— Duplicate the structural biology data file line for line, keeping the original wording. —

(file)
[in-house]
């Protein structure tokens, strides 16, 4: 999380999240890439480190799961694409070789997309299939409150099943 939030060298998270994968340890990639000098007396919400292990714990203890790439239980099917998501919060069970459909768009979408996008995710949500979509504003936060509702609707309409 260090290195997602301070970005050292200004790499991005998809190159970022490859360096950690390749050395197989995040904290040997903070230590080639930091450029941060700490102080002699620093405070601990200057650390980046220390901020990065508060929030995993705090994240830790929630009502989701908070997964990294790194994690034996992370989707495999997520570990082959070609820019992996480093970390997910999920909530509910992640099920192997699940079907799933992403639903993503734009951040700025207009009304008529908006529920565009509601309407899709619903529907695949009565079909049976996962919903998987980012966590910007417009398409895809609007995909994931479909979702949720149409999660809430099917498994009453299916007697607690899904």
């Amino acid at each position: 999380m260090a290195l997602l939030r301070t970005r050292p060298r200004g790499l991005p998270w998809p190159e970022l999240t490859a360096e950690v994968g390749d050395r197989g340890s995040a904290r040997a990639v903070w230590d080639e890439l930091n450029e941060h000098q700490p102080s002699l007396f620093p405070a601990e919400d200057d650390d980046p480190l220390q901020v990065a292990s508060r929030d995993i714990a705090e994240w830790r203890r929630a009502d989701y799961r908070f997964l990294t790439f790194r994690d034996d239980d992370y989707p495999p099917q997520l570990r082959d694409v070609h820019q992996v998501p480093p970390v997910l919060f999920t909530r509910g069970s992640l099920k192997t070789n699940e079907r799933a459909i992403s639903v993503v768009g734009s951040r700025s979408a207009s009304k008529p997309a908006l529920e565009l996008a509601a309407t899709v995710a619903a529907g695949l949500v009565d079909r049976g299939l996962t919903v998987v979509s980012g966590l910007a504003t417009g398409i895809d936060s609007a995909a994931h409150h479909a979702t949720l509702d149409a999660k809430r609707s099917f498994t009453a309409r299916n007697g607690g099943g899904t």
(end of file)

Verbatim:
[in-house]
């Protein structure tokens, strides 16, 4: 999380999240890439480190799961694409070789997309299939409150099943 939030060298998270994968340890990639000098007396919400292990714990203890790439239980099917998501919060069970459909768009979408996008995710949500979509504003936060509702609707309409 260090290195997602301070970005050292200004790499991005998809190159970022490859360096950690390749050395197989995040904290040997903070230590080639930091450029941060700490102080002699620093405070601990200057650390980046220390901020990065508060929030995993705090994240830790929630009502989701908070997964990294790194994690034996992370989707495999997520570990082959070609820019992996480093970390997910999920909530509910992640099920192997699940079907799933992403639903993503734009951040700025207009009304008529908006529920565009509601309407899709619903529907695949009565079909049976996962919903998987980012966590910007417009398409895809609007995909994931479909979702949720149409999660809430099917498994009453299916007697607690899904």
């Amino acid at each position: 999380m260090a290195l997602l939030r301070t970005r050292p060298r200004g790499l991005p998270w998809p190159e970022l999240t490859a360096e950690v994968g390749d050395r197989g340890s995040a904290r040997a990639v903070w230590d080639e890439l930091n450029e941060h000098q700490p102080s002699l007396f620093p405070a601990e919400d200057d650390d980046p480190l220390q901020v990065a292990s508060r929030d995993i714990a705090e994240w830790r203890r929630a009502d989701y799961r908070f997964l990294t790439f790194r994690d034996d239980d992370y989707p495999p099917q997520l570990r082959d694409v070609h820019q992996v998501p480093p970390v997910l919060f999920t909530r509910g069970s992640l099920k192997t070789n699940e079907r799933a459909i992403s639903v993503v768009g734009s951040r700025s979408a207009s009304k008529p997309a908006l529920e565009l996008a509601a309407t899709v995710a619903a529907g695949l949500v009565d079909r049976g299939l996962t919903v998987v979509s980012g966590l910007a504003t417009g398409i895809d936060s609007a995909a994931h409150h479909a979702t949720l509702d149409a999660k809430r609707s099917f498994t009453a309409r299916n007697g607690g099943g899904t």